My visit to Camp Price also coincided with two vigil services which are held at every one of our bases to celebrate the lives of each of our fallen comrades. At 6.30 in the evening the British led a service for Sgt Barry Weston of 42 Commando Royal Marines and later, at 10.00 that night, the Danes led a service for Cpl Jacob Olsen of the Danish Battlegroup. Both services were, as ever, highly moving tributes to the soldiers who had lost their lives and both were attended by hundreds of Danish, British and Bosnian troops – the Bosnians provide the Danish Guard Force – and supporting civilian staff.
I flew back to Camp Bastion and caught up with Sky News’ Defence Correspondent Niall Paterson. Although I haven’t been escorting him he was putting his TV pieces together at the Joint Media Operations Centre in Bastion, working alongside Virginia Wheeler and Andy Bush who had just returned from a trip to Nowzad in northern Helmand. I have to check all imagery and words produced by the media and by ourselves to make sure that secrets about some of our people, the equipment we use, the way we use it and how we operate are not being given away to the benefit of our enemies here or elsewhere.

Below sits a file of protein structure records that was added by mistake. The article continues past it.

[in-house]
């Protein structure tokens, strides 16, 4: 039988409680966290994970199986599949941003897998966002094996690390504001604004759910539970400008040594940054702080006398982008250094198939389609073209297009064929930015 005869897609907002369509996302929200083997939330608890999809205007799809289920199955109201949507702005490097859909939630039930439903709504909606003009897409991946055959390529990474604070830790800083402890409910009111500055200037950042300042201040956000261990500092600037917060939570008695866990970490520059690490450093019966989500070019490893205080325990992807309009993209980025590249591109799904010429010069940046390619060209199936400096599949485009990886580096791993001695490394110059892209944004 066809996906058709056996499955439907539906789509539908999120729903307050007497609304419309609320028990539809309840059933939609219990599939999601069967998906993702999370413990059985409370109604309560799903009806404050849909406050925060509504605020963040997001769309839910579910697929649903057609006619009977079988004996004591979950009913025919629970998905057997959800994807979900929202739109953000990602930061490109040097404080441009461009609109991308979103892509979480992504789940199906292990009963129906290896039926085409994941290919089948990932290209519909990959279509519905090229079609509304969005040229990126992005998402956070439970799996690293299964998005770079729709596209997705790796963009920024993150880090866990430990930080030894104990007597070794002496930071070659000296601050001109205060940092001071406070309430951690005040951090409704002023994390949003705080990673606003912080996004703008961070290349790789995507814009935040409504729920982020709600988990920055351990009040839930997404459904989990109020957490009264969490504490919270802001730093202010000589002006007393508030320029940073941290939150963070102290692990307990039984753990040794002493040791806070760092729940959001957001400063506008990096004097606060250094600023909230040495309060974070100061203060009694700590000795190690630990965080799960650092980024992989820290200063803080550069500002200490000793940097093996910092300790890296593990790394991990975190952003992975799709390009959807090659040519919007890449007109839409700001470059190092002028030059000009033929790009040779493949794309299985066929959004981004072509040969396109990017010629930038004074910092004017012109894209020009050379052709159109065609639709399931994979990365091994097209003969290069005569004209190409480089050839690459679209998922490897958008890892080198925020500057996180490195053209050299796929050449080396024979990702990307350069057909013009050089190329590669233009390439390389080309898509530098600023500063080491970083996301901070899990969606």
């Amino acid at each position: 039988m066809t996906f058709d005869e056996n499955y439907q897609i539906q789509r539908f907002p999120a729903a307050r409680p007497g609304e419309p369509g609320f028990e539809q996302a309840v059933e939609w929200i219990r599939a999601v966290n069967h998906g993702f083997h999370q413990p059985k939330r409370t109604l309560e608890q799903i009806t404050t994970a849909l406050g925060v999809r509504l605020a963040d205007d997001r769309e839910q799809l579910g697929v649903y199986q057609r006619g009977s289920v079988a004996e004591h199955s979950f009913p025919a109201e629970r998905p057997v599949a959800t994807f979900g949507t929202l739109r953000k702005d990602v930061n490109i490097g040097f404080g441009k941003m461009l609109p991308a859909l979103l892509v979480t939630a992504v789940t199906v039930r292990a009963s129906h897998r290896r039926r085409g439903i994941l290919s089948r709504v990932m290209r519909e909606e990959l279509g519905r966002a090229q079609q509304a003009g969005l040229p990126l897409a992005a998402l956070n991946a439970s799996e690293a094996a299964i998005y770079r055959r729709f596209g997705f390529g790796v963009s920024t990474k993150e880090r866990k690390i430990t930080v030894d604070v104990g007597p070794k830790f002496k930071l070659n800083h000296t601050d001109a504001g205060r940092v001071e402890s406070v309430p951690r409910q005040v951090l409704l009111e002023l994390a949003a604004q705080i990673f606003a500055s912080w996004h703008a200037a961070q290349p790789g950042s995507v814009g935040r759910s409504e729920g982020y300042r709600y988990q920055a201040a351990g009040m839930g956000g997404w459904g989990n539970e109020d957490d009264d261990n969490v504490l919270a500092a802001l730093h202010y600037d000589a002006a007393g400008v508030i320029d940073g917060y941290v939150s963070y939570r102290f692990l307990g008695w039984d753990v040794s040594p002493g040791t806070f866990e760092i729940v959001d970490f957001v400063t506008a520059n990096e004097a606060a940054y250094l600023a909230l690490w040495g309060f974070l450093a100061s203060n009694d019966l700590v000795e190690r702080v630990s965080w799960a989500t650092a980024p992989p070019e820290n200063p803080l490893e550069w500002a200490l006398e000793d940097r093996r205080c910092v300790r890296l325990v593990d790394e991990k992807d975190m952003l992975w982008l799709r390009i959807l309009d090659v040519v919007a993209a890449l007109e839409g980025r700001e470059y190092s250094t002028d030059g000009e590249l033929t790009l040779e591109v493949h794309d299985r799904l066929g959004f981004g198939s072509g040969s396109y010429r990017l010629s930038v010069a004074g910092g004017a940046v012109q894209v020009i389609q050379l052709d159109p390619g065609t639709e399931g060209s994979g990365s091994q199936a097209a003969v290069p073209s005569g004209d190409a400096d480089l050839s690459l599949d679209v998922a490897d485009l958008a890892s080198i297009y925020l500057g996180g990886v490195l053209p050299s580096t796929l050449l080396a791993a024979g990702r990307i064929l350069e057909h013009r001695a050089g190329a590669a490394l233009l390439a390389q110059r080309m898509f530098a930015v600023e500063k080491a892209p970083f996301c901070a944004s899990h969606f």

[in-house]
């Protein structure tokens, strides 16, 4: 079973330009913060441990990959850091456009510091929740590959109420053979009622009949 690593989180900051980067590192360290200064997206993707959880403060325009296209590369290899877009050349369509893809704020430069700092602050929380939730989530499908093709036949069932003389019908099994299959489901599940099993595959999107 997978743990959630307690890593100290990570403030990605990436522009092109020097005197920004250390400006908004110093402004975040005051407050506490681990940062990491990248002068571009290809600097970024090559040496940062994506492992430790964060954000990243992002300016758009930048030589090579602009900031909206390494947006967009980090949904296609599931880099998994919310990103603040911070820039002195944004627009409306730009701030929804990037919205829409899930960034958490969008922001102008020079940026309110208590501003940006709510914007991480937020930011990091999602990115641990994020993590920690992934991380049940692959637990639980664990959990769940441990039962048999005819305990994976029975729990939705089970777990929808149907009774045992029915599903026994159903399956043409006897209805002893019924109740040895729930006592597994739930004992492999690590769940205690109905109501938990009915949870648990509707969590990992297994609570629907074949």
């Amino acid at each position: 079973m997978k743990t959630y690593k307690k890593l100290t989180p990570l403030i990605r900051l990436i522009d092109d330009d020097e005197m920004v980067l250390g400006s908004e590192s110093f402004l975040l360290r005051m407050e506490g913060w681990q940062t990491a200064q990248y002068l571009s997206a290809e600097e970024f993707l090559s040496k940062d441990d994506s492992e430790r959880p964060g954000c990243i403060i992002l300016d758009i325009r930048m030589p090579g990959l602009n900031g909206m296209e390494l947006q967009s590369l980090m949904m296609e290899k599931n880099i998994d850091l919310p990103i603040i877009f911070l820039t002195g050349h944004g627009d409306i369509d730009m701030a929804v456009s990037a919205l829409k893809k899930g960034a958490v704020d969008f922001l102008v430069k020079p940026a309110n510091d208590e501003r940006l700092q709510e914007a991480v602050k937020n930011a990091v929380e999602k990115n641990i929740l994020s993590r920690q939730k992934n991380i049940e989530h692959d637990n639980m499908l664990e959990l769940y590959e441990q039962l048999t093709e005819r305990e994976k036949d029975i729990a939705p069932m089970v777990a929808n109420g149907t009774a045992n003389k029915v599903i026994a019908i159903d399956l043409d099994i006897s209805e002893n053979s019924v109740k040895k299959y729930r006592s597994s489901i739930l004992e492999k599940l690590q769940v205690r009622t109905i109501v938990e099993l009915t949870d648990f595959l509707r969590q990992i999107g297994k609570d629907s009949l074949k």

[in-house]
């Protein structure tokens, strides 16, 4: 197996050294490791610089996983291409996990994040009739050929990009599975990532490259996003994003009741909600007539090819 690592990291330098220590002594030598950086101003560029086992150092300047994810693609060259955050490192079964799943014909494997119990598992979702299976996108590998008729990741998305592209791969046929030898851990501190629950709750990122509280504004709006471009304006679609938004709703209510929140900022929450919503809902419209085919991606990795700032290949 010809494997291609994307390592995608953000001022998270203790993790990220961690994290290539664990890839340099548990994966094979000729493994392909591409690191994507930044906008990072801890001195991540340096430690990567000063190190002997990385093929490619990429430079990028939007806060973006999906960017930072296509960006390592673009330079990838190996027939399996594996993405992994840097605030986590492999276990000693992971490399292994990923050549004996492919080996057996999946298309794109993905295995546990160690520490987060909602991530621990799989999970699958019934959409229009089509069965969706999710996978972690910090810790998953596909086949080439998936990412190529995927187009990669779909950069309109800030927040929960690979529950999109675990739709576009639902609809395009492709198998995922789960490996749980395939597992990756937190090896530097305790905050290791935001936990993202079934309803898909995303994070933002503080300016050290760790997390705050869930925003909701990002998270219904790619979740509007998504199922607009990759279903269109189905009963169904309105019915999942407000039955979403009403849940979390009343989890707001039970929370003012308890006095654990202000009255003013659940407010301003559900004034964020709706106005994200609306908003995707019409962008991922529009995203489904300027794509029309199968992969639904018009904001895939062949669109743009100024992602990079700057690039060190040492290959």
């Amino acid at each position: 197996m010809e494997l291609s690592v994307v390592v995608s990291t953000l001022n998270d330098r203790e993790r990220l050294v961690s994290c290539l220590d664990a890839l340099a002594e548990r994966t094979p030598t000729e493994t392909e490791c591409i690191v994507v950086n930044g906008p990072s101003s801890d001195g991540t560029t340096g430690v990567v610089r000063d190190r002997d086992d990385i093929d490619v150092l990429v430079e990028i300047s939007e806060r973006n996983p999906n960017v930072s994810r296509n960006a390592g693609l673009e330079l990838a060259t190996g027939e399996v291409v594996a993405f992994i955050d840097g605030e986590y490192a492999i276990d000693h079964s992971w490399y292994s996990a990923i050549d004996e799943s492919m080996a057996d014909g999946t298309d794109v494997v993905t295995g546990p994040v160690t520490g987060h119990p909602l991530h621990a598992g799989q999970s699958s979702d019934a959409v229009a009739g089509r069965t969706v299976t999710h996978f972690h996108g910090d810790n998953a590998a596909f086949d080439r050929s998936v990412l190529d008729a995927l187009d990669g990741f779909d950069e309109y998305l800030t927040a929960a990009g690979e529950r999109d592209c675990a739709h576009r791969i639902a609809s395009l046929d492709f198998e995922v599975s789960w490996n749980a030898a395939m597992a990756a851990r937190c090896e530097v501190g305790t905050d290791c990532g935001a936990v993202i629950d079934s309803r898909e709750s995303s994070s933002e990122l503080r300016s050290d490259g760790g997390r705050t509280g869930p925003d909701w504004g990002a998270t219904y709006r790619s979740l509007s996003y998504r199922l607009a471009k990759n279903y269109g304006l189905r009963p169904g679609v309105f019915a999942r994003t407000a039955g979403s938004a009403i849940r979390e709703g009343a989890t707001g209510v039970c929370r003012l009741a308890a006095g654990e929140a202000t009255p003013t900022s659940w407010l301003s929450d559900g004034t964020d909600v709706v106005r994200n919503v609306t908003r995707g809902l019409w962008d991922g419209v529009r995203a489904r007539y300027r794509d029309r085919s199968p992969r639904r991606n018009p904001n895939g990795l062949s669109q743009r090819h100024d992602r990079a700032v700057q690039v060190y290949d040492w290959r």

It’s quite a strange feeling chatting through a ‘package’, as a TV report is called, with Niall and Richie and then seeing it a few short minutes later on Sky News. I also recorded an interview with BFBS, the Forces Radio and TV network, about the 10th Anniversary of 9/11. Most of our troops were 8-12 years old when 9/11 happened and, while it may not be at the forefront of their minds as they patrol in the Green Zone of Central Helmand, 9/11 has defined where we are today and why we remain in Afghanistan ensuring that this country can never again be used by international terrorists to launch attacks against us or anyone else – a secure and stable Afghanistan means a safer Britain.
In my office Lashkar Gah I have a pile of articles to finish off for the Bournemouth Echo, one for Country Life on the secret walled garden here on the base (which they wanted thanks to the excellent photographs taken by Sgt Ali Baskerville – the MOG(V) Photographer in the Combat Camera Team) and all the articles and radio pieces on 9th/12th Lancers and the IED operators. There was a knock on the office door this morning. It was Don Welty, one of the Stabilisation Advisors from Geresk, with John, a local Project Manager. Now, I’m a bit of a honey addict. I have been giving pots of Dorset honey to friends in Helmand and when, at the beginning of my time here, I heard about Helmand honey, I have been on the case ever since. Don said that John, who manages the honey project, had a little gift for me and he produced a jar of Helmand honey. Bees not only produce honey but, even more importantly, their pollination work raises crop yields by up to 40%. As I write this, a jar of golden, musky scented, sweet Helmand honey is sitting on the desk in front of me.